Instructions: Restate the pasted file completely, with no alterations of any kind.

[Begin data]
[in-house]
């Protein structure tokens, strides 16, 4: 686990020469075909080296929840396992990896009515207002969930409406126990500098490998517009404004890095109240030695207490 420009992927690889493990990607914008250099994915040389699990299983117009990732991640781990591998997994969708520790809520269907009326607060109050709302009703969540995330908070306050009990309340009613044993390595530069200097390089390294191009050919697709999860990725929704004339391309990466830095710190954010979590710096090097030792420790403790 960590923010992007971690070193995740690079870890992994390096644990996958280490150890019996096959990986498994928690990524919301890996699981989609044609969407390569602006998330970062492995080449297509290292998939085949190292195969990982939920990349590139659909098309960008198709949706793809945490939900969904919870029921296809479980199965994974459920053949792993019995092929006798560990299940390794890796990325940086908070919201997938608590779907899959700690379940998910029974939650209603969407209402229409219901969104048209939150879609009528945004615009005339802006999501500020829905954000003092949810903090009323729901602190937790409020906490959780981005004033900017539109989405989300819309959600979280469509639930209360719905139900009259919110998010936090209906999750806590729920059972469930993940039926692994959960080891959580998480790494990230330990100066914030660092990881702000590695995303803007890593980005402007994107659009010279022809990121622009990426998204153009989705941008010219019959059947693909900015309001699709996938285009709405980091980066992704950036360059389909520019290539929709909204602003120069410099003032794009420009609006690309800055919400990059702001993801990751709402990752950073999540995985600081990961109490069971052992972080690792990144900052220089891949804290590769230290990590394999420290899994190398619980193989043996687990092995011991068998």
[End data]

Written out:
[in-house]
């Protein structure tokens, strides 16, 4: 686990020469075909080296929840396992990896009515207002969930409406126990500098490998517009404004890095109240030695207490 420009992927690889493990990607914008250099994915040389699990299983117009990732991640781990591998997994969708520790809520269907009326607060109050709302009703969540995330908070306050009990309340009613044993390595530069200097390089390294191009050919697709999860990725929704004339391309990466830095710190954010979590710096090097030792420790403790 960590923010992007971690070193995740690079870890992994390096644990996958280490150890019996096959990986498994928690990524919301890996699981989609044609969407390569602006998330970062492995080449297509290292998939085949190292195969990982939920990349590139659909098309960008198709949706793809945490939900969904919870029921296809479980199965994974459920053949792993019995092929006798560990299940390794890796990325940086908070919201997938608590779907899959700690379940998910029974939650209603969407209402229409219901969104048209939150879609009528945004615009005339802006999501500020829905954000003092949810903090009323729901602190937790409020906490959780981005004033900017539109989405989300819309959600979280469509639930209360719905139900009259919110998010936090209906999750806590729920059972469930993940039926692994959960080891959580998480790494990230330990100066914030660092990881702000590695995303803007890593980005402007994107659009010279022809990121622009990426998204153009989705941008010219019959059947693909900015309001699709996938285009709405980091980066992704950036360059389909520019290539929709909204602003120069410099003032794009420009609006690309800055919400990059702001993801990751709402990752950073999540995985600081990961109490069971052992972080690792990144900052220089891949804290590769230290990590394999420290899994190398619980193989043996687990092995011991068998």